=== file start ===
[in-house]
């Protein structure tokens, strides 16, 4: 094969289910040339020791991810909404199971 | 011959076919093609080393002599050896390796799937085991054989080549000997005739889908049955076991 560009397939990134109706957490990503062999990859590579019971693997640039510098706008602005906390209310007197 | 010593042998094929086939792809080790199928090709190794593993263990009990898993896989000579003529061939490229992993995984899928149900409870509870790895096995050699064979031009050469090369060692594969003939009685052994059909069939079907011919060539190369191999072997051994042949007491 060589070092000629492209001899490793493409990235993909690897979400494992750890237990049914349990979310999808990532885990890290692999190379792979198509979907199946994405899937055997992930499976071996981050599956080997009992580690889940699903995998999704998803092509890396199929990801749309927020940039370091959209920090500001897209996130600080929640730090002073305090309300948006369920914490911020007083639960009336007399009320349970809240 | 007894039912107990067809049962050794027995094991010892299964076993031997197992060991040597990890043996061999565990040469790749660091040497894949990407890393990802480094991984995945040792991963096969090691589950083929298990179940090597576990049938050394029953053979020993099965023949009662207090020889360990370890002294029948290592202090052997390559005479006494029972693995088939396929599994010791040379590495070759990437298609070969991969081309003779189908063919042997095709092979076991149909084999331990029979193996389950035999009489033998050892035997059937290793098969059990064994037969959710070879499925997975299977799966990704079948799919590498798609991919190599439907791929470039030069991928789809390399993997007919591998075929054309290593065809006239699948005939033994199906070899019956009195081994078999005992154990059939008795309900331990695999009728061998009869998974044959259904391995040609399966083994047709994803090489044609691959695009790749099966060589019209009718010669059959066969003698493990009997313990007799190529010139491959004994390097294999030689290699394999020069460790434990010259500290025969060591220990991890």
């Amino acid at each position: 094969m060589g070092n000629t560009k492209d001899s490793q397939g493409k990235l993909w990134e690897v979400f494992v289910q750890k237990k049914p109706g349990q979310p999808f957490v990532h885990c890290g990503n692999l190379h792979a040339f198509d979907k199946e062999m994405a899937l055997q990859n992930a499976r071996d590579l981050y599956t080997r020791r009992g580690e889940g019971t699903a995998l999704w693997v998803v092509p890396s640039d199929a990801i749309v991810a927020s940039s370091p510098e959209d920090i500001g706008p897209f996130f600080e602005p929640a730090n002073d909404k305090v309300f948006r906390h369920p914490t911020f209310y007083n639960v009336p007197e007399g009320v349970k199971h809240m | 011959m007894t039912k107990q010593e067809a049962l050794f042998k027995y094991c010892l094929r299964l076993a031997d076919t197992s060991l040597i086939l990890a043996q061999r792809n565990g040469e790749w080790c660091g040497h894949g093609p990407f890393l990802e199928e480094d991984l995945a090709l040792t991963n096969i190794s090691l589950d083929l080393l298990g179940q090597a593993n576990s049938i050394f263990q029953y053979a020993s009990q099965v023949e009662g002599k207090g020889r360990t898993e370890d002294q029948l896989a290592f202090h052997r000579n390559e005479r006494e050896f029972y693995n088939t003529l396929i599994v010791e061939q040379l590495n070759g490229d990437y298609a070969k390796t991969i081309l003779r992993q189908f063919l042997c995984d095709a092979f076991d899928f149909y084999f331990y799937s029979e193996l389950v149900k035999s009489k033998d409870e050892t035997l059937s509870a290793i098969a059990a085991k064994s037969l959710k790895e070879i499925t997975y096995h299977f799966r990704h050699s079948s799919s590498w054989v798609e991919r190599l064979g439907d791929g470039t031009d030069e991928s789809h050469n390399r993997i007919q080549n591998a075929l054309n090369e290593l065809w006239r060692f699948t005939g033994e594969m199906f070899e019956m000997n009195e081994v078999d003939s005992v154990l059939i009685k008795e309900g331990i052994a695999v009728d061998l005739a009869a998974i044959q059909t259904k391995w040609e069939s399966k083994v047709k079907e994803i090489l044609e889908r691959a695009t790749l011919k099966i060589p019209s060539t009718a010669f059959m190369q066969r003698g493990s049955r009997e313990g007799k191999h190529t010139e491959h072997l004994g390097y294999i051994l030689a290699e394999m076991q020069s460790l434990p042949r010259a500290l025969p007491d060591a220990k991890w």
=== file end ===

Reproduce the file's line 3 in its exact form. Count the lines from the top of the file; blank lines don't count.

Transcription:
């Amino acid at each position: 094969m060589g070092n000629t560009k492209d001899s490793q397939g493409k990235l993909w990134e690897v979400f494992v289910q750890k237990k049914p109706g349990q979310p999808f957490v990532h885990c890290g990503n692999l190379h792979a040339f198509d979907k199946e062999m994405a899937l055997q990859n992930a499976r071996d590579l981050y599956t080997r020791r009992g580690e889940g019971t699903a995998l999704w693997v998803v092509p890396s640039d199929a990801i749309v991810a927020s940039s370091p510098e959209d920090i500001g706008p897209f996130f600080e602005p929640a730090n002073d909404k305090v309300f948006r906390h369920p914490t911020f209310y007083n639960v009336p007197e007399g009320v349970k199971h809240m | 011959m007894t039912k107990q010593e067809a049962l050794f042998k027995y094991c010892l094929r299964l076993a031997d076919t197992s060991l040597i086939l990890a043996q061999r792809n565990g040469e790749w080790c660091g040497h894949g093609p990407f890393l990802e199928e480094d991984l995945a090709l040792t991963n096969i190794s090691l589950d083929l080393l298990g179940q090597a593993n576990s049938i050394f263990q029953y053979a020993s009990q099965v023949e009662g002599k207090g020889r360990t898993e370890d002294q029948l896989a290592f202090h052997r000579n390559e005479r006494e050896f029972y693995n088939t003529l396929i599994v010791e061939q040379l590495n070759g490229d990437y298609a070969k390796t991969i081309l003779r992993q189908f063919l042997c995984d095709a092979f076991d899928f149909y084999f331990y799937s029979e193996l389950v149900k035999s009489k033998d409870e050892t035997l059937s509870a290793i098969a059990a085991k064994s037969l959710k790895e070879i499925t997975y096995h299977f799966r990704h050699s079948s799919s590498w054989v798609e991919r190599l064979g439907d791929g470039t031009d030069e991928s789809h050469n390399r993997i007919q080549n591998a075929l054309n090369e290593l065809w006239r060692f699948t005939g033994e594969m199906f070899e019956m000997n009195e081994v078999d003939s005992v154990l059939i009685k008795e309900g331990i052994a695999v009728d061998l005739a009869a998974i044959q059909t259904k391995w040609e069939s399966k083994v047709k079907e994803i090489l044609e889908r691959a695009t790749l011919k099966i060589p019209s060539t009718a010669f059959m190369q066969r003698g493990s049955r009997e313990g007799k191999h190529t010139e491959h072997l004994g390097y294999i051994l030689a290699e394999m076991q020069s460790l434990p042949r010259a500290l025969p007491d060591a220990k991890w």